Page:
• 7 tips for sailgating Baylor football games

    Baylor has plenty of special traditions: running the Line, Sing, Christmas on 5th, Homecoming… The list goes on. But one of our best traditions is also one of our newest: sailgating.

    For the uninitiated, sailgating is exactly what it sounds like: tailgating, on a boat. Part of McLane Stadium’s beauty is that its right on the Brazos River that runs by/through campus, and the stadium’s designers incorporated the water right into the design. A large lagoon — complete with boat dock — sits just feet from the stadium, allowing a tailgating experience that few other stadiums can match.

    If you’ve never tried it before, here are 7 tips for sailgating at Baylor:

    1. Don’t forget the essentials. Perhaps this goes without saying, but be prepared before you spend hours out on the water! A basic checklist would include a cooler, drinks (but not in glass bottles), snacks, sunscreen, sunglasses, dry clothes, waterproof bags for electronics, and a first aid kit. Texas Parks & Wildlife regulations also require you to carry personal floatation devices, sound producing devices (like a whistle or horn), lights, and a fire extinguisher. Click here to read up Texas Parks & Wildlife’s rules and guidelines to boating.
    2. Think about where you’ll drop anchor. If you’re a Baylor Bear Foundation member, you have the option of reserving a boat slip for the entire season. Otherwise, get there early, and you may be able to snag one of the first-come, first-served spots on the basin wall closest to the stadium. If those are full, a friendly Bear (see No. 6) might let you tie your boat to theirs. But wherever you anchor your boat, be sure you can safely escape in case of an emergency; Texas park rangers will be around to help you do so safely.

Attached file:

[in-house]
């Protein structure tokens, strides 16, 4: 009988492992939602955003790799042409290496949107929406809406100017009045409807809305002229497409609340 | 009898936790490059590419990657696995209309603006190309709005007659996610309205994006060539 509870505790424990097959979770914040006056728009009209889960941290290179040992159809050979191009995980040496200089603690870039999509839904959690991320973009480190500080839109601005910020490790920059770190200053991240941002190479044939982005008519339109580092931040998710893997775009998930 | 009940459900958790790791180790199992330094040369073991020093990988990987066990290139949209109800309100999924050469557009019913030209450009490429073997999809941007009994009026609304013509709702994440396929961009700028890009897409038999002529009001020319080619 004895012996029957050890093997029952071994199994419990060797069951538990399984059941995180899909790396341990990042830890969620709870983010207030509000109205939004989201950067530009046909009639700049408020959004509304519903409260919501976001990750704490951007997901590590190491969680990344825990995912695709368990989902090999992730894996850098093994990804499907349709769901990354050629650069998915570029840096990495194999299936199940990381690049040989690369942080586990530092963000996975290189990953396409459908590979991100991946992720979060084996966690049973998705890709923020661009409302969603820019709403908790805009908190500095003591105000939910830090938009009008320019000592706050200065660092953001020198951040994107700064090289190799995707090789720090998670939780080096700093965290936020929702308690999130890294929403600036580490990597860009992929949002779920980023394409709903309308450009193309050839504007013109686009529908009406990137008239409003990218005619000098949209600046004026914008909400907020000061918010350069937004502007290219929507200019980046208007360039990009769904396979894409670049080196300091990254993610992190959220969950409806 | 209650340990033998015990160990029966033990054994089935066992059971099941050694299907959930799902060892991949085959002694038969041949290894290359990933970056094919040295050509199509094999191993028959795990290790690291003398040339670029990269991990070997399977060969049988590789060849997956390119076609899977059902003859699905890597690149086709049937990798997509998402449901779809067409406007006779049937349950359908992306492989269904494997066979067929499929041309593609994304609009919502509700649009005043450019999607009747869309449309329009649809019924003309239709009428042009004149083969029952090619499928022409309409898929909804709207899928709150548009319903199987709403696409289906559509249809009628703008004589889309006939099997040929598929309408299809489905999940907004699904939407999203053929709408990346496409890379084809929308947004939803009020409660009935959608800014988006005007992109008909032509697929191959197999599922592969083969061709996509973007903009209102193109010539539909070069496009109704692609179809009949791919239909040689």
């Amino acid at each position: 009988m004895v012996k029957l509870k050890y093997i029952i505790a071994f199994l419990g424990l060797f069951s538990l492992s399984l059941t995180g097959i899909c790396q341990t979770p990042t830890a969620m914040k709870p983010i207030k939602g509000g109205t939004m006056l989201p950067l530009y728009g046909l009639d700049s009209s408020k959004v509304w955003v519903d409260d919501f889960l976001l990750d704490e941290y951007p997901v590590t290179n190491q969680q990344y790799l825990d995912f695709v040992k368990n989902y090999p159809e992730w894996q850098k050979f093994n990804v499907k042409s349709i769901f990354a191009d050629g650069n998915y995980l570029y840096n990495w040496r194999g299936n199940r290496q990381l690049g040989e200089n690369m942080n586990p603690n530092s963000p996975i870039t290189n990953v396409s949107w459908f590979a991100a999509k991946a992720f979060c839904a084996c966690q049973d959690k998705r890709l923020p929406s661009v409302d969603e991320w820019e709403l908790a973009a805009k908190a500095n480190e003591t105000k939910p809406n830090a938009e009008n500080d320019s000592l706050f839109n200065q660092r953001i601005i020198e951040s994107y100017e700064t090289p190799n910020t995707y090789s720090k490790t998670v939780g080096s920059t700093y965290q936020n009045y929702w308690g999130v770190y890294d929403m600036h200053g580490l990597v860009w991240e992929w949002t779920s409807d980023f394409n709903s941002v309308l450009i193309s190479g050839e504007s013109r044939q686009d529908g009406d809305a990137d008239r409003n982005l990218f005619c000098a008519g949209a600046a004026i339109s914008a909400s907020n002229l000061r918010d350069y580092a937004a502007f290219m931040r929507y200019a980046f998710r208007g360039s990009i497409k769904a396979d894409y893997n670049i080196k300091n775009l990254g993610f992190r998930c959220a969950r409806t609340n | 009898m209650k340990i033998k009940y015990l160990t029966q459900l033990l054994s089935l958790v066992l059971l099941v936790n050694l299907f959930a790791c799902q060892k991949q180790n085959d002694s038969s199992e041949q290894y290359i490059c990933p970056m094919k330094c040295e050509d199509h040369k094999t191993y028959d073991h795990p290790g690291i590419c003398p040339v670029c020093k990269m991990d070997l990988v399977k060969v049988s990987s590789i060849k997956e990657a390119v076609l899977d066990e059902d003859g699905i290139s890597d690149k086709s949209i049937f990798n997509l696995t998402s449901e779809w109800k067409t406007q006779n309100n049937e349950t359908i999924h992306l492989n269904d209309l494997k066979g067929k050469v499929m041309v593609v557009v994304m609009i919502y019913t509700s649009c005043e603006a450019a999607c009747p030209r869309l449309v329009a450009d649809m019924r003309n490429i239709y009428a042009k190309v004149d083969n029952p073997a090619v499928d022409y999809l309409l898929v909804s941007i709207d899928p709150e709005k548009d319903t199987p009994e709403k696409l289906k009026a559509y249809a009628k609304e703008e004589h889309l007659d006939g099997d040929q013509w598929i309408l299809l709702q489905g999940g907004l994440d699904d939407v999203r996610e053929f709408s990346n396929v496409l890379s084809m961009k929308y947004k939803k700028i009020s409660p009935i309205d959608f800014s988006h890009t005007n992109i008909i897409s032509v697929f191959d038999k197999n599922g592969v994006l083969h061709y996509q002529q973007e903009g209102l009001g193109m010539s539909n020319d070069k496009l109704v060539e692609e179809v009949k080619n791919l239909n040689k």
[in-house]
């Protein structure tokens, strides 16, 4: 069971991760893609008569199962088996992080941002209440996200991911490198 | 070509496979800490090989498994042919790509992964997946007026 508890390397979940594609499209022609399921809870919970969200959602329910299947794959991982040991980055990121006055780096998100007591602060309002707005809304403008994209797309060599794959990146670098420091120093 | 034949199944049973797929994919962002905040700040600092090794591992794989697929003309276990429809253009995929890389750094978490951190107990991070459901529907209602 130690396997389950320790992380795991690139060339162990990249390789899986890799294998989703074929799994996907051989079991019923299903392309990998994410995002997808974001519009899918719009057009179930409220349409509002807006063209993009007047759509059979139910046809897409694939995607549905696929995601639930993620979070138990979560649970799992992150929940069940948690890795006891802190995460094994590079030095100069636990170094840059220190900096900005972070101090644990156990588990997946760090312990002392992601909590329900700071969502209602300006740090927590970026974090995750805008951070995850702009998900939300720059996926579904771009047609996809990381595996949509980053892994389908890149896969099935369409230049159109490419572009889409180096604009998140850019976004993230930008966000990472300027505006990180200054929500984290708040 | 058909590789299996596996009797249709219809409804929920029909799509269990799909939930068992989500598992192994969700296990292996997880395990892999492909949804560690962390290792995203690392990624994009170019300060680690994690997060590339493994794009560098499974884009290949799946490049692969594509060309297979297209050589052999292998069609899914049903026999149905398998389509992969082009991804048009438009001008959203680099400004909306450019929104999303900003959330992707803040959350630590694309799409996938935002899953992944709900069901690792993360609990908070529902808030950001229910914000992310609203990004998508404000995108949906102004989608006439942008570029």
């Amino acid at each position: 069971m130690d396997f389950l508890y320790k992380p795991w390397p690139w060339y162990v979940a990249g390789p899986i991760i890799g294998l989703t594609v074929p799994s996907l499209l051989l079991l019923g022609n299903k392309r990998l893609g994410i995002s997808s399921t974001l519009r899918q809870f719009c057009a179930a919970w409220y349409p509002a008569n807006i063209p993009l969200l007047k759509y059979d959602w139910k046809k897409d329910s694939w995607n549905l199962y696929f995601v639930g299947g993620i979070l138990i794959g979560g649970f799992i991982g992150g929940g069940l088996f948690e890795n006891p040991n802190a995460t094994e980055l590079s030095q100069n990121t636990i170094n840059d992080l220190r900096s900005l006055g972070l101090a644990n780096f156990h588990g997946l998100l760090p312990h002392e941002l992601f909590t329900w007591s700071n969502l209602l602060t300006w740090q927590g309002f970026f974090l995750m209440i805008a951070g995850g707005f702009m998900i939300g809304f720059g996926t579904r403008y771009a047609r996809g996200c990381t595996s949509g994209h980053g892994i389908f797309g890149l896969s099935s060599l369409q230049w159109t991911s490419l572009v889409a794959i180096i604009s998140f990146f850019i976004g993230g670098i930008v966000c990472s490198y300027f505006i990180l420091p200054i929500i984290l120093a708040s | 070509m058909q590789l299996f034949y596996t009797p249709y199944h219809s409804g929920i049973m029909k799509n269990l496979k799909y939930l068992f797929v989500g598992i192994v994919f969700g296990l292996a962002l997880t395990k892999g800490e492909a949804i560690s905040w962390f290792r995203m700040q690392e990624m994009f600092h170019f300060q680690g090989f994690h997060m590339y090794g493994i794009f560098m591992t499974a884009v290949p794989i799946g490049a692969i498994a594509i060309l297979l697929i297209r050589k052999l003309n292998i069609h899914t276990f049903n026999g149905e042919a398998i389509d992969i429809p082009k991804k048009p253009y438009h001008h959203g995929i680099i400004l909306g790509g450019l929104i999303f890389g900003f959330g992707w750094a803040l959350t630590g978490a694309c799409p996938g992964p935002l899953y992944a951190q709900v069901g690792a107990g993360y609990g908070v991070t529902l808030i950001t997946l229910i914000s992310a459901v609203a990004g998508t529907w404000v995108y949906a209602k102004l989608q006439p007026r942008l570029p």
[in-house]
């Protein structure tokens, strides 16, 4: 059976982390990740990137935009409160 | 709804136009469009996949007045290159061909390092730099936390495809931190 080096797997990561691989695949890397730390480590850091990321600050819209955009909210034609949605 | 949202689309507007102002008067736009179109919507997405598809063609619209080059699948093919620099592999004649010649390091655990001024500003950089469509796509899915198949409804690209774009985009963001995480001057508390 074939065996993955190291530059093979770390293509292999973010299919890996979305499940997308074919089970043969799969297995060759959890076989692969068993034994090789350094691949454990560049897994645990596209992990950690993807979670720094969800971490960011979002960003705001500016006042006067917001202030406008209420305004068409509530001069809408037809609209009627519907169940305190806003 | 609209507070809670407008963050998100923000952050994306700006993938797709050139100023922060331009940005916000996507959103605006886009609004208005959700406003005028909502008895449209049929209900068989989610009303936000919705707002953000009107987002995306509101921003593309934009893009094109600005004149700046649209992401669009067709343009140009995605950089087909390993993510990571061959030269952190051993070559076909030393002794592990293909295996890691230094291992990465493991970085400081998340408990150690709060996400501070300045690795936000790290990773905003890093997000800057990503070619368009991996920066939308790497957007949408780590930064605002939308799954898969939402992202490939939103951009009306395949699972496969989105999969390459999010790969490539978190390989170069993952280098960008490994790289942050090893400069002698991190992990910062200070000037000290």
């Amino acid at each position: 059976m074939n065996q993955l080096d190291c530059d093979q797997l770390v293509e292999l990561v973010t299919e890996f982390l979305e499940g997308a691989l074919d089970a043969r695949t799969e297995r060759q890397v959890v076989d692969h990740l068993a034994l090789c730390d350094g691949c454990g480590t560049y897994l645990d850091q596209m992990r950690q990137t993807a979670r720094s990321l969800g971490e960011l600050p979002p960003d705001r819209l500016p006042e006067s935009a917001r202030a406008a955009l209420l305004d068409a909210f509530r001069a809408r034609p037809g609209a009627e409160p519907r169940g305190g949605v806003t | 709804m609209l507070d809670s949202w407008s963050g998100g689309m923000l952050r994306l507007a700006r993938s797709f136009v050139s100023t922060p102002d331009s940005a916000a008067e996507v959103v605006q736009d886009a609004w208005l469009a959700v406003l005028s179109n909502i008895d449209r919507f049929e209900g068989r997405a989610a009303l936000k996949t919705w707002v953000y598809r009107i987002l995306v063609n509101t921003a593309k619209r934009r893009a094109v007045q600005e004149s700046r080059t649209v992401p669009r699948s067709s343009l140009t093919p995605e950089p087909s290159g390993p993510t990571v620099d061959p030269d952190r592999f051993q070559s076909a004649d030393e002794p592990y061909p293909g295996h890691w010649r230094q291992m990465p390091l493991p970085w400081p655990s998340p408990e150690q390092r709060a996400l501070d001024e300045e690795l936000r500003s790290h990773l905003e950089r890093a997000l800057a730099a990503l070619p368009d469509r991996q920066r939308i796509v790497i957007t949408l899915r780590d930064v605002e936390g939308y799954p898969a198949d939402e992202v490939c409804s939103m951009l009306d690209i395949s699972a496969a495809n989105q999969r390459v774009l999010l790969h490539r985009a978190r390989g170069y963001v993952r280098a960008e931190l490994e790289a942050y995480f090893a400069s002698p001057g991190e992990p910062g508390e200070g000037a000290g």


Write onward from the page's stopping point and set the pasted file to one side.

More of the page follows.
3. Don’t have a boat? Rent one. Some local boat rental companies rent out boats on game days. This is a great solution for those who want to sailgate just a game or two with a group of friends. Or if you’re looking for something simpler, companies like Waco Paddle Company (launching from the Franklin Avenue bridge behind the food trucks) and Pura Vida Paddle (launching from Buzzard Billy’s) rent out canoes, standing paddleboards and kayaks. (Note that while Baylor’s Pullin Family Marina normally allows Baylor students and employees to check out such items, it is closed on game days so that their student-employees can enjoy the day, too.)
    4. Arrive several hours before the game. Experienced tailgaters already know this, but game day is called game day for a reason. If it’s a morning home game, get to the stadium as soon as you can, and sail around afterward, too. If it’s an afternoon game, come out before noon and have your lunch on the boat. And if it’s an evening game, you have the perfect excuse to spend the whole day out on the water; just be sure your boat is equipped with lights if you’ll be out past sundown.
    5. Meet your neighbors. Baylor Bears have a reputation for being some of the friendliest fans in college football, and that includes during pre-game activities. If your boat will be docked most of the time, don’t be afraid to get to know your fellow Bears around you. You might even get some free food out of it!
    6. Pay attention to “no wake” zones. Most of the water surround McLane Stadium is a “Slow, No Wake” zone — so don’t try to zoom through on your speedboat and ruin other Bears’ fun. Power water sports (i.e. wakeboarding, water skiing, jet skiing) are allowed upstream, north of the Martin Luther King, Jr. Blvd. bridge.
    7. Don’t mess with Texas. Cups, plates, cans, hot dog and hamburger bags… They’re all things that help us while sailgating, but hurt the river once we’re done. Keep Texas, the Brazos, and McLane Stadium beautiful, and bring extra trash bags to clean up after yourself.

    Do all these, and you’re officially part of what is unofficially known as the Baylor Bearmada! For even more sailgating tips, follow @BaylorBearmada on Twitter.

    Sic ’em, sailgaters!